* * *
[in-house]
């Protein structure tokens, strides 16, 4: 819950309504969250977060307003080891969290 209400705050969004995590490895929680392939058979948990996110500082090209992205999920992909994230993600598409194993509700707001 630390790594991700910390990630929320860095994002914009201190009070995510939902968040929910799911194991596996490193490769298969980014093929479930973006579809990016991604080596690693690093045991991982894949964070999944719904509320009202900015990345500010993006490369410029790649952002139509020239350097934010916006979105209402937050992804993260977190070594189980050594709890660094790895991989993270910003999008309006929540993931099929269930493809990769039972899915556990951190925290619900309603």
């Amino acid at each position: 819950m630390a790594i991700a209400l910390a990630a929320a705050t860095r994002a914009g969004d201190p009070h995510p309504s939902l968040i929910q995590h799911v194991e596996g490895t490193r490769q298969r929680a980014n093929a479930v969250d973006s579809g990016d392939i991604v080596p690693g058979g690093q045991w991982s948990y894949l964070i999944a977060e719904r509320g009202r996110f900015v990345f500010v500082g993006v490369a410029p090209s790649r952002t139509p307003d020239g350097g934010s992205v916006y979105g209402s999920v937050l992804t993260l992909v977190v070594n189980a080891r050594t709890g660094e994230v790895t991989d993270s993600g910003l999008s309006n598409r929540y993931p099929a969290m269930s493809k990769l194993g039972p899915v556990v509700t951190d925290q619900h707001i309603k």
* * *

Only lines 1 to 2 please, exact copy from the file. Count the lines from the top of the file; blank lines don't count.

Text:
[in-house]
């Protein structure tokens, strides 16, 4: 819950309504969250977060307003080891969290 209400705050969004995590490895929680392939058979948990996110500082090209992205999920992909994230993600598409194993509700707001 630390790594991700910390990630929320860095994002914009201190009070995510939902968040929910799911194991596996490193490769298969980014093929479930973006579809990016991604080596690693690093045991991982894949964070999944719904509320009202900015990345500010993006490369410029790649952002139509020239350097934010916006979105209402937050992804993260977190070594189980050594709890660094790895991989993270910003999008309006929540993931099929269930493809990769039972899915556990951190925290619900309603």